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Tax and COVID-19

The taxing effects of COVID-19

Tax and COVID-19

Olaf Leurs | Partner,

Following a recent Global Tax & Legal webcast where some of my colleagues presented, I wanted to reflect on some of the key takeaways from that presentation in terms of how they might play out in the world of private companies.

Certainly, the world of business is being kept very busy. Not only are companies assessing the impact of the multitude of changing circumstances created by COVID-19, they are also having to sort through a host of new laws and regulations to determine how they might be affected.

In most countries, the tax authorities have responded quickly to the changing circumstances of people and business by introducing relief measures such as deferred tax filings to reduce the pressures on businesses, tax-rate reductions, and VAT exemptions. In a few cases, such as Australia and Italy, the government has temporarily suspended its tax audits.

Indirect tax relief

Some government indirect tax responses have been limited to a few jurisdictions or selected industries, such as targeted reductions in indirect tax rates for hotels and airlines and accelerated refunds of indirect tax credits in countries such as Indonesia, Australia, and Poland.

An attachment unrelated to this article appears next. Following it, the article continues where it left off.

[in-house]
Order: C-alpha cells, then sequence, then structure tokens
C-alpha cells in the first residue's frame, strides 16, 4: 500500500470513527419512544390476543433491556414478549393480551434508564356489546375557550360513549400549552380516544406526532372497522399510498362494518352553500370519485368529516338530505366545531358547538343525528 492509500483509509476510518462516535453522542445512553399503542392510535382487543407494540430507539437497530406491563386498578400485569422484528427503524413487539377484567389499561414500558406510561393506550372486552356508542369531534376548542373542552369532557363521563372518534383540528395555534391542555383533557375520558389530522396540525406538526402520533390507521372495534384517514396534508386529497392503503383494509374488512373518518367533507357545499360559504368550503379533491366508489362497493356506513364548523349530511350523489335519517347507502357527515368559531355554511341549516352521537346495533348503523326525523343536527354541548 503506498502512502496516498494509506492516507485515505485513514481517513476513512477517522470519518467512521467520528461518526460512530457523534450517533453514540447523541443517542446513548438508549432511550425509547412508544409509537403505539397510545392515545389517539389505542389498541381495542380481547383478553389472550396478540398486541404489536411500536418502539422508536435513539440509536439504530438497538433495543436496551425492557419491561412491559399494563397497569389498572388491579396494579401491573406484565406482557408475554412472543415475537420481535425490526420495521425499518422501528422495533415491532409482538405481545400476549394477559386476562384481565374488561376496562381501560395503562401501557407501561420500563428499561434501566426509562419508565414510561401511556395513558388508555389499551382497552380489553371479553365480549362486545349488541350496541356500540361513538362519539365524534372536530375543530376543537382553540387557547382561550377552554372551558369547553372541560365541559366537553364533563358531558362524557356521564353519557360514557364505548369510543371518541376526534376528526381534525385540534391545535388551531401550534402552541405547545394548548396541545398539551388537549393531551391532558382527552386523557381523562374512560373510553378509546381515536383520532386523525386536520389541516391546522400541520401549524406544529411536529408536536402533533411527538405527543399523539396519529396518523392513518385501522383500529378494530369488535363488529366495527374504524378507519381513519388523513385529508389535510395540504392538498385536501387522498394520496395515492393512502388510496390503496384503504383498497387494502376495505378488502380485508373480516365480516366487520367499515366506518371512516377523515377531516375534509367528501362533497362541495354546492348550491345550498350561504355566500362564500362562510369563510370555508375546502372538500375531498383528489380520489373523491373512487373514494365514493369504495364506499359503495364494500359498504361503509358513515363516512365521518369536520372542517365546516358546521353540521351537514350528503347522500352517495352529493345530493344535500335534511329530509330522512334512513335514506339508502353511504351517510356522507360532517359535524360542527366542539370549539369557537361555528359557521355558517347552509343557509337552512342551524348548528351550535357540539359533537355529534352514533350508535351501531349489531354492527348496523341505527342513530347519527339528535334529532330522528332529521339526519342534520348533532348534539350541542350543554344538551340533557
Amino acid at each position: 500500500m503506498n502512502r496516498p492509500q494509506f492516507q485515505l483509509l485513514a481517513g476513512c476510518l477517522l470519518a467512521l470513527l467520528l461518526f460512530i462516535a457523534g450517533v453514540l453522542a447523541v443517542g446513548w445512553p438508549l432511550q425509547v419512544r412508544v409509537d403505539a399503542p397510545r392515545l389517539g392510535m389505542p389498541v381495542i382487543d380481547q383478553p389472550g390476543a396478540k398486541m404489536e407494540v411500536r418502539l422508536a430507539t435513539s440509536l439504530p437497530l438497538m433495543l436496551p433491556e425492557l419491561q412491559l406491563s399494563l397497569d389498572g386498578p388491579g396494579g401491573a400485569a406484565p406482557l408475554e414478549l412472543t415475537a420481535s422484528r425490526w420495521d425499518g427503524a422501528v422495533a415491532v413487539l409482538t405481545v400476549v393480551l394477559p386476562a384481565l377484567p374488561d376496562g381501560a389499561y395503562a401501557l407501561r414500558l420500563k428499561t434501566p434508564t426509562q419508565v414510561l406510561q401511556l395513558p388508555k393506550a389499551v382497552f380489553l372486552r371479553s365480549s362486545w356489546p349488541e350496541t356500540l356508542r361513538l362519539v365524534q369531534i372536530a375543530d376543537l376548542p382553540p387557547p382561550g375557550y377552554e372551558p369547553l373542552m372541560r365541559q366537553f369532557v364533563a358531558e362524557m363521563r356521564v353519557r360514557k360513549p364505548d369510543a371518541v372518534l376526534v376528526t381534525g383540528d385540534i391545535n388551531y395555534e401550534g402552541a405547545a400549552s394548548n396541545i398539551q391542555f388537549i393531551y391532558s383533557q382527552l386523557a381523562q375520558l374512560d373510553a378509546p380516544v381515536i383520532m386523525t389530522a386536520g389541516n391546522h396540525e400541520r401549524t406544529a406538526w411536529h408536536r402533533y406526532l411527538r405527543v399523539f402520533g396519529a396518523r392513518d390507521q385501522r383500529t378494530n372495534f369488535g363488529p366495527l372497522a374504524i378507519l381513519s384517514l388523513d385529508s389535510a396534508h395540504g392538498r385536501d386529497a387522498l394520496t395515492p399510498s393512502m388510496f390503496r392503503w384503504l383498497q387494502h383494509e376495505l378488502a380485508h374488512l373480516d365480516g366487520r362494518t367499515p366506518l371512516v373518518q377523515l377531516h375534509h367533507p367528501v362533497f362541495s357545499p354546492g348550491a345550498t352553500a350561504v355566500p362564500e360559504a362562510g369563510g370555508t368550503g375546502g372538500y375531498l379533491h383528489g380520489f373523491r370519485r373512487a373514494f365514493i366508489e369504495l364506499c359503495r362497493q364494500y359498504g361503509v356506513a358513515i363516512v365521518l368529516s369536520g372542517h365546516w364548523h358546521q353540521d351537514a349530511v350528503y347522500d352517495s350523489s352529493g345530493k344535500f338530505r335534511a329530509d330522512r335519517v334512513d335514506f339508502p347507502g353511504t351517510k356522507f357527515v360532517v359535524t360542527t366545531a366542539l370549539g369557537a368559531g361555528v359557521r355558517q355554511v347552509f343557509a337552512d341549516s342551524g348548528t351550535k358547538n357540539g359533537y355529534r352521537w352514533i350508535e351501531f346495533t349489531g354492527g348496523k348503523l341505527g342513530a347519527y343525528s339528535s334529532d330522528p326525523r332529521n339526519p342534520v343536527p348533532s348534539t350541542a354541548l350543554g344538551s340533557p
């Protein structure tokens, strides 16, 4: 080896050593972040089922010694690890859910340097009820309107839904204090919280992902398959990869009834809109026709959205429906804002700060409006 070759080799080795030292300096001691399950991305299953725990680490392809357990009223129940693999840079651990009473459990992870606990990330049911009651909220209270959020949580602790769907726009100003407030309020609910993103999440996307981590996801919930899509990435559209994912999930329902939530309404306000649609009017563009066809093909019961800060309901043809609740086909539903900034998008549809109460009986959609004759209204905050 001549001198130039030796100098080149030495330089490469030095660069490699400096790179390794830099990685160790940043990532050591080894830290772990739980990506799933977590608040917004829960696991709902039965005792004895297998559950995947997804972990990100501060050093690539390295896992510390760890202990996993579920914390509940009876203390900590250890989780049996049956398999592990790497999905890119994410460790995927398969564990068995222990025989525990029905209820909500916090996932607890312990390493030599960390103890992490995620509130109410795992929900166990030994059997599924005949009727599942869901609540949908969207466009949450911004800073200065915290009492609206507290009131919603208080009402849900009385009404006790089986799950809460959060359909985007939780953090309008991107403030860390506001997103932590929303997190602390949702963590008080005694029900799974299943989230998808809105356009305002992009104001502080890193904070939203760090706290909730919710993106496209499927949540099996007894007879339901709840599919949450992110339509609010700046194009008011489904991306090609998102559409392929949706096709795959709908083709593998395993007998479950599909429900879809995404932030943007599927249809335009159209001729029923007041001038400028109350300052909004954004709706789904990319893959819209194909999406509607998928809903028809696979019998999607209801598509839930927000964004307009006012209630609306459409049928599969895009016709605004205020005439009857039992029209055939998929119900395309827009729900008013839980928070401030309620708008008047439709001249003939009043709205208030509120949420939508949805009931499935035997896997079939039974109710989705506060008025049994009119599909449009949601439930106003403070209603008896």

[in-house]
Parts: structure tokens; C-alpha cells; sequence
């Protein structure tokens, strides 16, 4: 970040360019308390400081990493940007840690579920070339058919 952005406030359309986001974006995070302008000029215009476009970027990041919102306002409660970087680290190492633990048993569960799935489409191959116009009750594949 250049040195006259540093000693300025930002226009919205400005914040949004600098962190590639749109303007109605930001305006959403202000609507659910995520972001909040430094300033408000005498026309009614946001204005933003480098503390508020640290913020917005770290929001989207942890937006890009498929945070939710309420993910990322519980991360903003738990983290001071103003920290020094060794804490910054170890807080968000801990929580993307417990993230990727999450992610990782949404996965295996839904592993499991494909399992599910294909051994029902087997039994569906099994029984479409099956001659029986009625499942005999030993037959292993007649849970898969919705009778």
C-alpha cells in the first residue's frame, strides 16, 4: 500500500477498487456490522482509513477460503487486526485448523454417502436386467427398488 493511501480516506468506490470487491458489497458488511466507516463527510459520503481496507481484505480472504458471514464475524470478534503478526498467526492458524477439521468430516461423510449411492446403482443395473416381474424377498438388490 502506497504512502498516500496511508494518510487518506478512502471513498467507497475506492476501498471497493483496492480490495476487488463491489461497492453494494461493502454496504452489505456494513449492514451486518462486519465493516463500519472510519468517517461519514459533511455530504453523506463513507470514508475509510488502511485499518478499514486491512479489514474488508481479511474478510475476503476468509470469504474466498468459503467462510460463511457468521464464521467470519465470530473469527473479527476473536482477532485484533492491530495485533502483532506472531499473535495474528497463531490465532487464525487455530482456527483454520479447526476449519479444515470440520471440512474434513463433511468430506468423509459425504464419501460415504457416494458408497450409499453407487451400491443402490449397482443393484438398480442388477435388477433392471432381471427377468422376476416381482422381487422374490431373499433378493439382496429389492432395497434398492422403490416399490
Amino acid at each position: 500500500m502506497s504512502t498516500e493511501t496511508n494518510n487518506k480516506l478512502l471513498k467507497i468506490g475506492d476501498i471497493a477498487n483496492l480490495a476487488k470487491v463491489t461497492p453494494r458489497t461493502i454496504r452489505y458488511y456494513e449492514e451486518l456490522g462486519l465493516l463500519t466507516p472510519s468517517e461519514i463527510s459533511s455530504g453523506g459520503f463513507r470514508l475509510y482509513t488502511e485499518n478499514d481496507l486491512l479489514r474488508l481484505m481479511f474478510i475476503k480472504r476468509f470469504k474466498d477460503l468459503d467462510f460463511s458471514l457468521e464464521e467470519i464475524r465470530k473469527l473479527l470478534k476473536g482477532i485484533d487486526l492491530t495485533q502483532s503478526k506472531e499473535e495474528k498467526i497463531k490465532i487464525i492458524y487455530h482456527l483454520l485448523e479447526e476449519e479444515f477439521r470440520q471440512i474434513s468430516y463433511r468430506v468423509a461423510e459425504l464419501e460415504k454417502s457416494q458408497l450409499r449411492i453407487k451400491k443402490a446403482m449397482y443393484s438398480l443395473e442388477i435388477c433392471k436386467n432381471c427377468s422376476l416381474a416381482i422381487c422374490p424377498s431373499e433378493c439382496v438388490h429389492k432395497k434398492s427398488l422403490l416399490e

More commonly, we are finding countries introducing initiatives, such as those listed in the charts shown below, in an effort to mitigate the impact of COVID-19 on the health of their country’s businesses, including entrepreneurs and other private companies.1

Tax and COVID-19 - Infographic 1

"Managing through a crisis: tax and legal implications" -- KPMG Global Tax, Legal and Mobility Virtual Meeting, March 24, 2020

In the Netherlands for example, companies can request payment extensions for customs duties and excise taxes, including those applicable on non-alcoholic beverages. The customs authorities are assessing these requests on a case-by-case basis, and granting payment extensions up to the 15th day of the month following the termination of COVID-19 measures. Companies may also request tailored solutions if they are unable to meet strict statutory deadlines, such as submitting supplementary customs declarations, administrative appeals or refunds and remission requests on a pro-forma basis.